Earlier this year, Ikea launched its Place app, using Apple’s ARkit to allow customers to virtually try out furniture in their own homes. The app places 3D, true-to-scale models of Ikea’s range of furniture to help give an accurate indication of the item’s size, design and functionality in your own home. Other homeware stores including Wayfair and Lowe’s are doing similar things.

Meanwhile, AR is also becoming important for fashion. Zara has recently begun trialling the technology in its physical stores to encourage shoppers to see models come to life on their mobile phones, while luxury brands such as Gucci are using it for immersive storytelling.

 

Categories
business e-commerce mobile social media technology

Digital snippets: CFDA’s study results, Rebecca Minkoff on women in STEM, Courrèges’ wearable tech

courreges

Your round-up of the latest stories to know about related to fashion and technology…

  • CFDA releases its (slightly) obvious study results on the New York Fashion Week format [Fashionista]
  • Rebecca Minkoff: The fashion-tech revolution needs more women [BoF]
  • Courrèges coat has a warming system like a heated car seat [Quartz]
  • Dolce & Gabbana under fire for name “slave sandal” [NY Times]
  • Topman sets up newsroom to make sure its daily videos are always on trend [The Drum]
  • Wayfair launches a catalogue with a tech twist [Fierce Retail]
  • Amazon selling its own clothes actually makes a lot of sense [Wired]
  • Adidas’s $600-a-year subscription for workout clothes is testing the limits of a big shopping trend [Washington Post]
  • Digging into Reddit: does it work for fashion brands and retailers? [Fashion & Mash]
  • All was quiet on Instagram and Twitter for New York Fashion Week – is Snapchat the reason why? [Digiday]
  • Why retailers should take note of fashion week’s popularity on Instagram [Washington Post]
  • Burberry, Coca-Cola and Gucci among first brands to test Facebook’s new ‘Canvas’ ad unit [Marketing]
  • 3 technologies that are shaping the future of fashion: instant messaging, 3D printing and virtual reality marketing [BoF]
  • Hear the newest looks: Why fashion podcasting is seeing a boom [Digiday]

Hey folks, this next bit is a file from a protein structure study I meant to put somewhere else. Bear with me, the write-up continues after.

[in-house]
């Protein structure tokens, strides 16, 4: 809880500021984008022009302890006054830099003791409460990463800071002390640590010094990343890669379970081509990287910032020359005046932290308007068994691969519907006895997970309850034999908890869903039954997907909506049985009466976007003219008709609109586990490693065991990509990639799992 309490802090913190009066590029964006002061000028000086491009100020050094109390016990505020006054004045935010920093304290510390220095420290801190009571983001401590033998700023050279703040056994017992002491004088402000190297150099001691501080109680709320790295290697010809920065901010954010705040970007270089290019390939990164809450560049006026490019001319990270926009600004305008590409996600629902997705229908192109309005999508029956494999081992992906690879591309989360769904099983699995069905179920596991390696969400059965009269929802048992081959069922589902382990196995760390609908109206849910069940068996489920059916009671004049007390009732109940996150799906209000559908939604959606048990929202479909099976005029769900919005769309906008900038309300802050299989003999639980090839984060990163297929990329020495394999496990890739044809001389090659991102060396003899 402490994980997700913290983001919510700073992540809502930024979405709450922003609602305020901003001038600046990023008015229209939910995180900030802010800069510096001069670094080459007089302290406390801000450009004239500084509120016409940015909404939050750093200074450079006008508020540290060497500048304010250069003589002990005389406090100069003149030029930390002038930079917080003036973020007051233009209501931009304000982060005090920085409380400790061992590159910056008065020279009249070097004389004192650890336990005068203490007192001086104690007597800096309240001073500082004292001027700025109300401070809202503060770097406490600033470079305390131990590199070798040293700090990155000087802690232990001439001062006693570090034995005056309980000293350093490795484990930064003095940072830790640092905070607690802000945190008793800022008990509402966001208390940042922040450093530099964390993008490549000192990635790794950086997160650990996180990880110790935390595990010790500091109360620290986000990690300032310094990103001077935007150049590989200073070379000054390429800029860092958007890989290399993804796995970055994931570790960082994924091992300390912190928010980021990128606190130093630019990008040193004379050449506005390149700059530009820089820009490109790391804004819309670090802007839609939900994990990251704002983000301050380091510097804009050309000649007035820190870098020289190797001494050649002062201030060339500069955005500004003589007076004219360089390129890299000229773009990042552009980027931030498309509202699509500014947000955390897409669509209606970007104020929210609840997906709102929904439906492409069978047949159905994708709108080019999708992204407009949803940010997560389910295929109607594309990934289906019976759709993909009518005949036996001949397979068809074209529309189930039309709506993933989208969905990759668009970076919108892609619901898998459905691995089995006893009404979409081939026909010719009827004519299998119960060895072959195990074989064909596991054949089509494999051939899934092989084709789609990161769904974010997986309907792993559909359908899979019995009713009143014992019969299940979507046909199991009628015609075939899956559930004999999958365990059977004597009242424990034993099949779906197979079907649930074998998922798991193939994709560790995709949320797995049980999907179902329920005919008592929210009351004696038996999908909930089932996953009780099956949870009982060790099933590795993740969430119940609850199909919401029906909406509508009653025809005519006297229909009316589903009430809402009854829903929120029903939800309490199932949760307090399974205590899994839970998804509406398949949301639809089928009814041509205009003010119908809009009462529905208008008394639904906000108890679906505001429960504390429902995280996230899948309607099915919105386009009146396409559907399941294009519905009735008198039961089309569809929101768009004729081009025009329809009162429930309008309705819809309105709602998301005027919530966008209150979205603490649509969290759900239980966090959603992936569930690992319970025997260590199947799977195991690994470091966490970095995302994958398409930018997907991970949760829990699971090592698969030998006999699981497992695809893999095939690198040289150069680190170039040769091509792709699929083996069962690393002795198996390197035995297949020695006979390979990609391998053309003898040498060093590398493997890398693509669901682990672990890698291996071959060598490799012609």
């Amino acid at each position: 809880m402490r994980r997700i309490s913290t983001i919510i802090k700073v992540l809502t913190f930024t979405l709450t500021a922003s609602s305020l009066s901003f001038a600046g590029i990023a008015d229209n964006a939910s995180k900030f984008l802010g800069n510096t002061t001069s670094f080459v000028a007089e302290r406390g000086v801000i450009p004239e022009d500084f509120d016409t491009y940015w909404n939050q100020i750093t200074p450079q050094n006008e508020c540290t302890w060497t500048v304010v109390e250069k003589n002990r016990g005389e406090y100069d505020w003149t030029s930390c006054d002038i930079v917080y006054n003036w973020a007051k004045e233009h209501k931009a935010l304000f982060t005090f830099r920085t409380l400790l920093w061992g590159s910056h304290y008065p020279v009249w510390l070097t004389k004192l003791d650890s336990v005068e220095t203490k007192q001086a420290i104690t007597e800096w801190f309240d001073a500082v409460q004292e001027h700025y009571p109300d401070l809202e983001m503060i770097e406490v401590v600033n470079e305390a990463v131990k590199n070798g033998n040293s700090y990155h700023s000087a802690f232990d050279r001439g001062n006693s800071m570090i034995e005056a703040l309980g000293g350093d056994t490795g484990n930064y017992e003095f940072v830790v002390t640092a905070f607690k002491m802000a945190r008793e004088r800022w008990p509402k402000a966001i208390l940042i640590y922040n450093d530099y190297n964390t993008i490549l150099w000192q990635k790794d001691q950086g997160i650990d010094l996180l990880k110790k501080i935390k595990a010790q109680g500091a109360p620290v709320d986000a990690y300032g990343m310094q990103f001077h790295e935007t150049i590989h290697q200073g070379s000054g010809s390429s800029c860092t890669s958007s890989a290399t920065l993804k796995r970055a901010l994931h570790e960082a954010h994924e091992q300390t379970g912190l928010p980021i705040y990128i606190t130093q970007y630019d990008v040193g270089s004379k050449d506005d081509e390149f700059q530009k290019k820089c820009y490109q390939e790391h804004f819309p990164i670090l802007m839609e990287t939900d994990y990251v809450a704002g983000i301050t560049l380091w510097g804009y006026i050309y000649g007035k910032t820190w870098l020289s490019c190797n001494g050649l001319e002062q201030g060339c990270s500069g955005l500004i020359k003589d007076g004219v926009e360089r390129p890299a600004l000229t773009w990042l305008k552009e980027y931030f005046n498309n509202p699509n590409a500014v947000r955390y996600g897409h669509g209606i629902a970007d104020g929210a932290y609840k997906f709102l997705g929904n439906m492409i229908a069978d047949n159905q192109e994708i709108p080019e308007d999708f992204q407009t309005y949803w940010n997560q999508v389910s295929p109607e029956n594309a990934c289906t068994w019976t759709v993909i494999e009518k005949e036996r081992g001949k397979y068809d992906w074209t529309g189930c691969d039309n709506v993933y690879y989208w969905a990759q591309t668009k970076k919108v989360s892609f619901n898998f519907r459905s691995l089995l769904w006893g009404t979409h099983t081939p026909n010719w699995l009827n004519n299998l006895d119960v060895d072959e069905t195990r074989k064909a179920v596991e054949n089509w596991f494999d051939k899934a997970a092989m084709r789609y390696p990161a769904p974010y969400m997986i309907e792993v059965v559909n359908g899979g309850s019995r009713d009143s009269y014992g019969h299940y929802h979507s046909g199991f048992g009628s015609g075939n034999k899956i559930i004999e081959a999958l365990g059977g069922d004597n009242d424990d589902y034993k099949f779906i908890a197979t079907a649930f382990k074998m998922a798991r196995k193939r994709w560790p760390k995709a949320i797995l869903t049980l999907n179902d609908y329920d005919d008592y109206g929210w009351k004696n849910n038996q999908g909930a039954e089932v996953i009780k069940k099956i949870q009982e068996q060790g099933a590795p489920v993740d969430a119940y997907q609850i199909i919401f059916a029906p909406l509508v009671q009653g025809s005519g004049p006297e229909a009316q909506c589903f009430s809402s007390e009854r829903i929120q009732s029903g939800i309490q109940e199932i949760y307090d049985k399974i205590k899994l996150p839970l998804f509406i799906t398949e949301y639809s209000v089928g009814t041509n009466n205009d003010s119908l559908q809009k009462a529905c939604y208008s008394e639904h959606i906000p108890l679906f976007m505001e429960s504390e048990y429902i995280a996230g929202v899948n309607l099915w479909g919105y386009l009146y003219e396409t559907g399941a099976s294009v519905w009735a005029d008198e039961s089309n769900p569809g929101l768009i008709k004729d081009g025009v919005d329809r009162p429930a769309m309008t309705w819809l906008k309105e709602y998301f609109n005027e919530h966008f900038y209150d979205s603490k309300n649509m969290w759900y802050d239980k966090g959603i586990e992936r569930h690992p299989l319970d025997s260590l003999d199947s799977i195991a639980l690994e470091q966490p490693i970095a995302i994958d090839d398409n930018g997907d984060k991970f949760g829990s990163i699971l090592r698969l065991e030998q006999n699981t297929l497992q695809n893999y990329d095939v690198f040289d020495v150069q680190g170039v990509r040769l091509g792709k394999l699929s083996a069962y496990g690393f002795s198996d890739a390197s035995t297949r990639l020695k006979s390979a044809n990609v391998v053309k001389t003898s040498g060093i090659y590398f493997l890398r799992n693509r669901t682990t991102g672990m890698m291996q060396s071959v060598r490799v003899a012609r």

• Will 2016 be the year of Snapchat for advertisers? [The Drum]
  • Why newsletters are the teen magazines of 2016 [WGSN Insider]
  • The fashion industry is pouring money into VR, with no idea how to use it [Motherboard]
  • Brexit falls out of favour with luxury brands [Independent]
  • Brands are watching social media reactions to red carpet looks [WWD]
  • Designers: Robots are coming for your jobs [Co.Design]
  • Getting YouTube stars to sell your product [NY Times]
  • Why retailers are missing out on mobile with millennials [AdAge]
  • Why nobody’s wearing wearables [Bloomberg View]
Categories
digital snippets e-commerce film mobile social media Startups technology

Digital snippets: Richemont invites LVMH as e-commerce partner, Google and Levi’s on Project Jacquard, JLab’s final 21 start-ups

A particularly oversized round-up of the latest stories to know about surrounding all things fashion and tech…

Project-Jacquard

  • Richemont invites LVMH to join site to compete with Amazon [BoF]
  • Google is partnering with Levi’s for its Project Jacquard smart fabric (as pictured) [TNW]
  • The 21 tech start-ups getting John Lewis excited in 2015 [The Drum]
  • Marc Jacobs gets Periscope, follows in footsteps of fashion brands Burberry, DKNY & Rebecca Minkoff [WGSN.com/blogs]
  • Macy’s embraces a ‘digical’ world [AdAge]
  • Why Nordstrom is the Amazon of department stores [Fortune]
  • How an Instagram “like” from artist Alice Lancaster unspired Calvin Klein 2016 resort collection [Vogue]
  • Forever 21 drives sales through consumer-generated outfit gallery [Mobile Commerce Daily]
  • Why adidas created content that no one will ever see [Marketing Magazine]
  • Candie’s focuses campaign on Instagram [Media Post]
  • Wayfair gains three times more revenue from YouTube’s shoppable ads [AdAge]
  • MikMak is the smartphone-based reinvention of the infomercial [TechCrunch]
  • Hey retailers, Pinterest just got a whole lot more shoppable – ‘buy it’ button unveiled [AdWeek]
  • Instagram is introducing new shoppable ads [Yahoo! Style]
  • Buy buy buy: Why all of your favorite social networks want you to shop now [Mashable]
  • From startups to mass retailers, it’s a tough time for fashion [Fashionista]
  • Retailers have mishandled mobile payments for years. It’s time to surrender to tech [Quartz]
  • Can Silicon Valley fix women’s fashion? [Buzzfeed]
  • Fashion films: what works and what doesn’t [Fashionista]
  • At Silicon Valley’s very first fashion week, flying pants seem totally normal [The Verge]
  • Coming soon to your smart watch: ads targeting captive eyeballs [Bloomberg]
  • Bolt Threads raises $32 million to make gene-engineered fabric grown in fermentation vats [Forbes]
  • Why we still don’t have cheap, customisable 3D-printed shoes for all [Fast.Co Design]
  • How bloggers make money on Instagram [Harper’s Bazaar]
  • The Kendall Jenner effect: how social media is changing modelling [MTV]